The traditional restaurant has low metal tables over charcoal pits. A wok with the main dish (or soup in our case) sits over the charcoal, and the other platters sit nearby to keep warm. We sat on low rustic wooden chairs typical of the region, and tucked into the food as we did in the restaurant.

Since last Thursday, I have had five big restaurant meals, including a Hawaiian pizza in Zhangjiajie. In addition, my daughter shipped me chocolate, coffee, Cheez-Its, Nutella and a few other goodies from France. Really crappy time to have a bad stomach, but I managed. Here’s a quick rundown of some what I have sampled: chicken, goose, duck, baked eggplant, some kind of local mushroom or tree fungus, sweet rice cakes made with grated local vegetables, pickled daikon radish, pickled spicy cucumbers, deep fried bee larvae, shrimp, beef, pork, tofu, and fish-head soup.

If I can learn the recipe for the last item, I swear I can start a chain of restaurants in the US just based around that one recipe. It was that good. I might have to remove the fish heads before serving it, though. Americans don’t seem to like their food looking back at them.

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5 thoughts on “Of elections and other heartwarming tales

  1. Reply PK Nov 7,2008 3:23 pm

    The Obama victory is absolutely staggering the more I think about it. What a great stride forward. I too remember those same times in the 60s, especially that turbulent year of 1968. And I was struck today, somehow, with the happy thought of William Shockley spinning in his grave. It’s a new dawn for this country, and, speaking from a city that voted well over 80% Democratic, I couldn’t be more excited.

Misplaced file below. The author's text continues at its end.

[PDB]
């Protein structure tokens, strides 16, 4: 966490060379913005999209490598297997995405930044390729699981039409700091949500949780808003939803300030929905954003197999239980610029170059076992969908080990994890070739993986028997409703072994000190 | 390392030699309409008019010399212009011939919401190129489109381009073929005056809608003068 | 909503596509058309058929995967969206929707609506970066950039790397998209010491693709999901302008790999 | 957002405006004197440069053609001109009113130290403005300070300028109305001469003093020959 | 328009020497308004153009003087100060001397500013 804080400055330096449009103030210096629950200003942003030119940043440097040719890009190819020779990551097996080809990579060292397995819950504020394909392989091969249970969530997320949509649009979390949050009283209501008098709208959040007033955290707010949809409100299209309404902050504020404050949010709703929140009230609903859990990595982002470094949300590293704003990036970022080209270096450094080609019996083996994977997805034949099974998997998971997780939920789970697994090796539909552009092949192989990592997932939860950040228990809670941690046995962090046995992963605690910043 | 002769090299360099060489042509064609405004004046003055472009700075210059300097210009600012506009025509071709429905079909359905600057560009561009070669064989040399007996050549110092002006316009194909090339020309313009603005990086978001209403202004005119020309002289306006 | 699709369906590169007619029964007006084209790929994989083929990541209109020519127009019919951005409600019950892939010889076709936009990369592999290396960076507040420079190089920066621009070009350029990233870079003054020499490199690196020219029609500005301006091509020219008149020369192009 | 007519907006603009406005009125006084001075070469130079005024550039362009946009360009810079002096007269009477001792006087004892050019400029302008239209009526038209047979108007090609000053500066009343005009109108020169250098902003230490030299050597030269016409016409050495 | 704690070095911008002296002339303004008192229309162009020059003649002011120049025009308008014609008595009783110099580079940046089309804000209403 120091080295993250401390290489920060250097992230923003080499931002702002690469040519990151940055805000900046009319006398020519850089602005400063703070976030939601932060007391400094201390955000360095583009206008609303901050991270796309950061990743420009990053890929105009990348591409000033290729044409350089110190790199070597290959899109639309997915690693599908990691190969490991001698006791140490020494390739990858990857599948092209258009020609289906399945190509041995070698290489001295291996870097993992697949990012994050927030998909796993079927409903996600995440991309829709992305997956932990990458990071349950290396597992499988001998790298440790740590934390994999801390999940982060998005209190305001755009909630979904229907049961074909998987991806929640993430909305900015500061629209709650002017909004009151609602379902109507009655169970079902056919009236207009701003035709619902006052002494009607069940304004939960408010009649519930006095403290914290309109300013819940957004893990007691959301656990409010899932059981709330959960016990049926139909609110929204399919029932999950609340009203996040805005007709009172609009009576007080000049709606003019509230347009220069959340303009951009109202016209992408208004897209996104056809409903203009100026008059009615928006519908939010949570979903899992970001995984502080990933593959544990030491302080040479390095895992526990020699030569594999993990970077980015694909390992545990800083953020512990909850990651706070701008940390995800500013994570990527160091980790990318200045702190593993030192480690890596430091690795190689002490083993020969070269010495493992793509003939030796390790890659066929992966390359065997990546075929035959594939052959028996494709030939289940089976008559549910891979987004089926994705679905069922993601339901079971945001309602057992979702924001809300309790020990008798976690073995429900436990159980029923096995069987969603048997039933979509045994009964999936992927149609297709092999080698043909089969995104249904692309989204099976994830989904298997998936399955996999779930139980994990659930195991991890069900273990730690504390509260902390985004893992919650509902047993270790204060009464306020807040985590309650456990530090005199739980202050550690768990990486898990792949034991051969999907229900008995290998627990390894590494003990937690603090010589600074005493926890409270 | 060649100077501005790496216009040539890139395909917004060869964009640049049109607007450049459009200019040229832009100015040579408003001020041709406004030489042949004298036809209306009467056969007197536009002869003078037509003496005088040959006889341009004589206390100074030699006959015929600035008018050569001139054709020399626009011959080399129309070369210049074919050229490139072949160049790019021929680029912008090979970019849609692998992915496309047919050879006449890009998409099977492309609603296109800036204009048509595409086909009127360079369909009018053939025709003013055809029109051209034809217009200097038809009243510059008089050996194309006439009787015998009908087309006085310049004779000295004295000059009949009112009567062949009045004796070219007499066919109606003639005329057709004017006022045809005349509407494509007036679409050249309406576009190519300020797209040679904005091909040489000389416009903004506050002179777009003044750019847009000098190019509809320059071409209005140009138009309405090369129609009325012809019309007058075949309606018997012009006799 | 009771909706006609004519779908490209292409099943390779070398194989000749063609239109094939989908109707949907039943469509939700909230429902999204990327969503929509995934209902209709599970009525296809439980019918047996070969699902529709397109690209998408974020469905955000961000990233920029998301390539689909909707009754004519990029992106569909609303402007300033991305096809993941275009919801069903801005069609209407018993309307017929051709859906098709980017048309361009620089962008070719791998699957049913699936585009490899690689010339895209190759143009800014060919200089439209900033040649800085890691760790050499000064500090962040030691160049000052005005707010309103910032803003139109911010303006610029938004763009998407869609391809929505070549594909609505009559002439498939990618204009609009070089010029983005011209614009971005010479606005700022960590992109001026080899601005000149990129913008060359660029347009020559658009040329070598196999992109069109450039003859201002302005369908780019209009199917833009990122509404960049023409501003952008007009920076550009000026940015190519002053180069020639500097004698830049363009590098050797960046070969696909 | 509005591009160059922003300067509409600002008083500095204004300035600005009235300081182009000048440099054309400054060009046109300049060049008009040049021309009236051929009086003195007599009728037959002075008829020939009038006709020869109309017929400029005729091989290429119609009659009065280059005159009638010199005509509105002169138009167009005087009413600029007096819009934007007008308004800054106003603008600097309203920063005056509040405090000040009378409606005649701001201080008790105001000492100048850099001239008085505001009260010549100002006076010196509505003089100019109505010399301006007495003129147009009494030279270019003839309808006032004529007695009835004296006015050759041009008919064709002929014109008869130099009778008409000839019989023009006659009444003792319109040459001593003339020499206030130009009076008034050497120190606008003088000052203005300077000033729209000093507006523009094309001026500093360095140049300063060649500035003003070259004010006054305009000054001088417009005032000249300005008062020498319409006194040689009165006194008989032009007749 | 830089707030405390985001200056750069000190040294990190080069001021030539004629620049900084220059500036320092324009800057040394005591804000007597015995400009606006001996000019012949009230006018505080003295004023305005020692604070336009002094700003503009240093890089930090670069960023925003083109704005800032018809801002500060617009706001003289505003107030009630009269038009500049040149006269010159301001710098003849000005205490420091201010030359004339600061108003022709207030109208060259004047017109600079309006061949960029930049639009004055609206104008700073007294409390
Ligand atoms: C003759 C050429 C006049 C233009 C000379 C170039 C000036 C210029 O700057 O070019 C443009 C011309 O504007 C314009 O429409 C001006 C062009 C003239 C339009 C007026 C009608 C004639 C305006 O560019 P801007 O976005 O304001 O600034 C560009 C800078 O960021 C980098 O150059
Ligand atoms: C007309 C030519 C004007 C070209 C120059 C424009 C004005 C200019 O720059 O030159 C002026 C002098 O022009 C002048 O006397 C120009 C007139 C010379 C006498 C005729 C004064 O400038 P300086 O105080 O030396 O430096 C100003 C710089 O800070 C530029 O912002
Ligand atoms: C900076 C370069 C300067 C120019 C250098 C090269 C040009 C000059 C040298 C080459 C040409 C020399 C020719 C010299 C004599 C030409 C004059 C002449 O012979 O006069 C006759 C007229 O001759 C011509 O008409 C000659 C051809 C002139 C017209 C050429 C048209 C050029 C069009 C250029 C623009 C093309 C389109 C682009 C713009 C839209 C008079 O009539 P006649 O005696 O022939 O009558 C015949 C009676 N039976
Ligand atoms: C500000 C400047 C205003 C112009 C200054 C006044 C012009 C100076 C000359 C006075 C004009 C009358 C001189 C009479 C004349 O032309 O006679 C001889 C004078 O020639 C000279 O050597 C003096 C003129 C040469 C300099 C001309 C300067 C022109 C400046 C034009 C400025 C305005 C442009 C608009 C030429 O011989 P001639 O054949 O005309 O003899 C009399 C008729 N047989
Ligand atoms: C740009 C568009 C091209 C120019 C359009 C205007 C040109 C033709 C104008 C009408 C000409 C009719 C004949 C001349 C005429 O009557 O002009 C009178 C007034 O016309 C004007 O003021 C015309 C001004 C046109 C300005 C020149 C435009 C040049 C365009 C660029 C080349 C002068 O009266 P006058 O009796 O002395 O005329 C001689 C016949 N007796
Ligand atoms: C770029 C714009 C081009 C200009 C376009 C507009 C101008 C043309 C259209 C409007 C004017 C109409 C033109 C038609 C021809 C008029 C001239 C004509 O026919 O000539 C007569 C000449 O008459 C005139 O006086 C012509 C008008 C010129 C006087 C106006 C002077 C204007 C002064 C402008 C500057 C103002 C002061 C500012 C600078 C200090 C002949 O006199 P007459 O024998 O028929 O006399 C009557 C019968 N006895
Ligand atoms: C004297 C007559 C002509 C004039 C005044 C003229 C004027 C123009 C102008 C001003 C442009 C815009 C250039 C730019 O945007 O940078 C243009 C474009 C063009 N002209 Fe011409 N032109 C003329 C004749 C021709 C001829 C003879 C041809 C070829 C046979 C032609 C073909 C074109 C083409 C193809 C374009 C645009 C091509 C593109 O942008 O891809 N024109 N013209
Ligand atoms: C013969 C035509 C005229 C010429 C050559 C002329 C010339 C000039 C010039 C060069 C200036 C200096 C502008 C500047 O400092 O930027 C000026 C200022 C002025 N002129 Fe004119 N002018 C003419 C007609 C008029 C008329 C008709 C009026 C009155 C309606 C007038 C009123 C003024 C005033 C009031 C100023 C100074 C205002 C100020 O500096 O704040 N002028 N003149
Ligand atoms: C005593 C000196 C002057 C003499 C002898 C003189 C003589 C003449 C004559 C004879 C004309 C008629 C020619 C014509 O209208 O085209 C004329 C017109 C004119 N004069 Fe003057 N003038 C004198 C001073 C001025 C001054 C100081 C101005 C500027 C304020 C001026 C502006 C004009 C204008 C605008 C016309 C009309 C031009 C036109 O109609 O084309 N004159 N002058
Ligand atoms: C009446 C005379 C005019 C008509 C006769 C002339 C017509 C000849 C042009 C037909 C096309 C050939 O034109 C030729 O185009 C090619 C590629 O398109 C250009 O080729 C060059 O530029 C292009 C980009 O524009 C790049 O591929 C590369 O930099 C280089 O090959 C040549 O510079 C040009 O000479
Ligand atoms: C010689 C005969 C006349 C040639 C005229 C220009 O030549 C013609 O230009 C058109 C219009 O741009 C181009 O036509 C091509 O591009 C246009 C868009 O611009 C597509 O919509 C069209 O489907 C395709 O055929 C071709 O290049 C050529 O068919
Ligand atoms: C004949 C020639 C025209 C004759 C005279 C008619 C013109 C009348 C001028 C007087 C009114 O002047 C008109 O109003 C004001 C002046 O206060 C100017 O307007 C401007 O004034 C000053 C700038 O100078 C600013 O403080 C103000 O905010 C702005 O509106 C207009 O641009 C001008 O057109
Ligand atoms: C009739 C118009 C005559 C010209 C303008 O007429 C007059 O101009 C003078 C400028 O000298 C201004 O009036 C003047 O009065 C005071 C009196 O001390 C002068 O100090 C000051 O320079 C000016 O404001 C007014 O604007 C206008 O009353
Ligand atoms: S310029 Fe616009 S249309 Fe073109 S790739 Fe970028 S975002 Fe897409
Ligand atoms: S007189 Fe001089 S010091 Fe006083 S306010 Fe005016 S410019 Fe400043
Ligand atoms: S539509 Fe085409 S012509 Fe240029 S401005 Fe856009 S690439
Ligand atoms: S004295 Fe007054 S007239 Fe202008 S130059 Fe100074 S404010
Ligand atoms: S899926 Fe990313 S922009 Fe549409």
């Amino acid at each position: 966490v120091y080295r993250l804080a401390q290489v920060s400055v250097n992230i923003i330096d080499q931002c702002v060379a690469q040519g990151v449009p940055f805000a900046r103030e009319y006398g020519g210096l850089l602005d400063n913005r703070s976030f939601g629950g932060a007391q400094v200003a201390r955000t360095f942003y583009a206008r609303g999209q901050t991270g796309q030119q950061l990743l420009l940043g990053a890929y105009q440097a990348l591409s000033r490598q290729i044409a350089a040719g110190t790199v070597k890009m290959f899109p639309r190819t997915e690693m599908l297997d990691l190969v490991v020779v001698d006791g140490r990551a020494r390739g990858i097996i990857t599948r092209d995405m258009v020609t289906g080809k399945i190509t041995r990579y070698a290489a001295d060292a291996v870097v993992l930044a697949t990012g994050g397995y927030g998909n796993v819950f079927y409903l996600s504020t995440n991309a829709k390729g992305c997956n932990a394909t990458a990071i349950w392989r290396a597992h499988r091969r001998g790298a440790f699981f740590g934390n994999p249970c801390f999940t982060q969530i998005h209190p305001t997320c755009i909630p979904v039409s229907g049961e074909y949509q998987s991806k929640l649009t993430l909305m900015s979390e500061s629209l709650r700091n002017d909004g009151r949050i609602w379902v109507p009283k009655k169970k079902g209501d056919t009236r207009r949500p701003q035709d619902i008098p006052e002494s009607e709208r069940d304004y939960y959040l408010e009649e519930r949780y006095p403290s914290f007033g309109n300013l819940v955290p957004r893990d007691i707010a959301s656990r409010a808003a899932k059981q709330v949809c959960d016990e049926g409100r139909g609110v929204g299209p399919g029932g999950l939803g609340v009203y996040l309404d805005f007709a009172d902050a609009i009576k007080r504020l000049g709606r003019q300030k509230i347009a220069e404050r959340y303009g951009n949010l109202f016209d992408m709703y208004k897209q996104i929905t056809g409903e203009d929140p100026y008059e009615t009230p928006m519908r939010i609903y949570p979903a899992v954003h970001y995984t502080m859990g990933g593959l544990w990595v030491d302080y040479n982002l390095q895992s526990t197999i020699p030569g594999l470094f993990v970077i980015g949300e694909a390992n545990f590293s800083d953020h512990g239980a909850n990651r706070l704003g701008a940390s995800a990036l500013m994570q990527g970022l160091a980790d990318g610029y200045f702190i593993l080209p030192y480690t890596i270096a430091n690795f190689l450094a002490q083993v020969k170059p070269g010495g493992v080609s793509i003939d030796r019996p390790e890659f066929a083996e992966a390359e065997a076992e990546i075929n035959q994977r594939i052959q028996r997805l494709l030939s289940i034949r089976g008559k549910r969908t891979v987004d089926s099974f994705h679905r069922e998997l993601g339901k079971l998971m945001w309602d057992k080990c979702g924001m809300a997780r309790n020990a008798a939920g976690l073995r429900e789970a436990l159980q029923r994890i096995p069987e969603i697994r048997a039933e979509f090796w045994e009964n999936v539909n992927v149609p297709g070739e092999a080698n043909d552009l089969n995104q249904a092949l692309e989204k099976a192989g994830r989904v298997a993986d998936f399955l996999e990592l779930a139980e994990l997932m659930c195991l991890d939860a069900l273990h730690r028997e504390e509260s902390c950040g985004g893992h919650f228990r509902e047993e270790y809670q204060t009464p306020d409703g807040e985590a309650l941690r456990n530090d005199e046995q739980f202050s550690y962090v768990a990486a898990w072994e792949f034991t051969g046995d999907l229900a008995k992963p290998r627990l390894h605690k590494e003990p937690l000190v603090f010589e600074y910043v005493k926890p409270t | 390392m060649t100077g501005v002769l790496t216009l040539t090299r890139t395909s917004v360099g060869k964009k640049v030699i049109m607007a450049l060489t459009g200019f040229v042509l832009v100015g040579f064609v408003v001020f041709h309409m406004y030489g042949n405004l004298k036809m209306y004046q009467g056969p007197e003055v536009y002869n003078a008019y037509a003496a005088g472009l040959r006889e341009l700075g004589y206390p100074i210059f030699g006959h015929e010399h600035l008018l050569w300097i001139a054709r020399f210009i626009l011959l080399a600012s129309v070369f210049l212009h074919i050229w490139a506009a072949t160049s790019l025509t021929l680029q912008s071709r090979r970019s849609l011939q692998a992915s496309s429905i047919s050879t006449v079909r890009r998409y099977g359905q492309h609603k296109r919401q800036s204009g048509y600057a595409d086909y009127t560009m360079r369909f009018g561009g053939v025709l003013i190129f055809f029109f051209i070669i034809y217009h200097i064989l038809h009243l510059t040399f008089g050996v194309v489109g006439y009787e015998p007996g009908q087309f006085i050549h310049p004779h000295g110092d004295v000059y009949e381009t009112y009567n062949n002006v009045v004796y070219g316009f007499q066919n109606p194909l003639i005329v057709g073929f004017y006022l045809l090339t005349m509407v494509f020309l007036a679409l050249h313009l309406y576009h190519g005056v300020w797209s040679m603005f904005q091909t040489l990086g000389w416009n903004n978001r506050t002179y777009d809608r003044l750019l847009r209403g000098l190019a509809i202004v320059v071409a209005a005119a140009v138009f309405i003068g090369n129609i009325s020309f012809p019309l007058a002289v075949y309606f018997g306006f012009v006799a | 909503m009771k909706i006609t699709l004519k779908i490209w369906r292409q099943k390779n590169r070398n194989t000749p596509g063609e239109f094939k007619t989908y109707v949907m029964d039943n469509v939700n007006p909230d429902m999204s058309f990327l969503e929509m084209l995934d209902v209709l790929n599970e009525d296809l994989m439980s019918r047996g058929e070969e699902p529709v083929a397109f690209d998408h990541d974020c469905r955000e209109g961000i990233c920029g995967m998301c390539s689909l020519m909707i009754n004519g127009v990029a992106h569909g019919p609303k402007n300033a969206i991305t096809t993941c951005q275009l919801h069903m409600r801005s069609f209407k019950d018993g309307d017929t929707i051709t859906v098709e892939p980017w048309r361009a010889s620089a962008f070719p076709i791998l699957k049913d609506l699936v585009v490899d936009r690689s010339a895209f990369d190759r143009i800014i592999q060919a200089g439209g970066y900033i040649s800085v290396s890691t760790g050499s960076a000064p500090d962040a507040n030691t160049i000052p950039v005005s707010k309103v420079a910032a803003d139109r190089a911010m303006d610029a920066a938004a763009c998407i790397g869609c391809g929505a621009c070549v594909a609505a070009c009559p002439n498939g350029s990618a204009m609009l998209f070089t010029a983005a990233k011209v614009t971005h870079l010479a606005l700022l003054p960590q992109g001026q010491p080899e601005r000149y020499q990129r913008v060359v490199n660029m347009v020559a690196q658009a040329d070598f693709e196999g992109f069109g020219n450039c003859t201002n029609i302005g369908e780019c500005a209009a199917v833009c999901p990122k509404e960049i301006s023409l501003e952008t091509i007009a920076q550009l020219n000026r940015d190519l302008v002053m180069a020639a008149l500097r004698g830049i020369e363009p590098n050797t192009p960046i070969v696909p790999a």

2. Reply Darcy Nov 10,2008 9:03 am

    Have you been able to enjoy your edible goodies yet? What do you think of them? I’m jealous of your tofu experiences. I find your deep-fried bee larvae quite odd, but interesting. I could go for fish soup, but sure as hell take those heads out. I’ll be lucky to stomach it just knowing it’s fish head broth haha

    Everyone here in France is super excited about Obama winning the presidency. It’s on the radio all the friggin time, which is good.

    Also, I just told Kasurly the addy of your blog. Hope you don’t mind 😀

  3. Reply wheatdogg Nov 10,2008 9:52 am

    I hope ol’ Bill is rotating at 78 rpm, PK. I wonder how he would wave away Obama’s Ivy league education.

    The Chinese are also excited about the win. Obama’s ethnicity and life in Indonesia make him the most international of our presidents, so I suspect the French, the Chinese and everyone else see him as a man of the world, and not just an American.

    Bee larvae have virtually no taste. All I could taste was the crunchy batter on the outside. I am slowly working my way through the Nutella and the chocolate, and limiting myself to one good cup of coffee a day. The French cheese crackers were good, but the Cheez-Its are so busted up I have to eat them with a spoon!

    Pas de probleme with Kasurly. She may enjoy reading my babbling here.

  4. Reply D. P. Robin Nov 13,2008 9:37 am

    One small quibble: John Roberts is the Chief Justice now. Otherwise, I am right with you, as I remember the same things. I remember being in Atlanta a few years ago and my shock at seeing a sign for “Lester Maddox Drive”. All the old time racist politicians are spinning in their graves.

  5. Reply wheatdogg Nov 13,2008 11:22 am

    My bad. I forgot about the new guy being made Chief Justice. I’ll correct the post.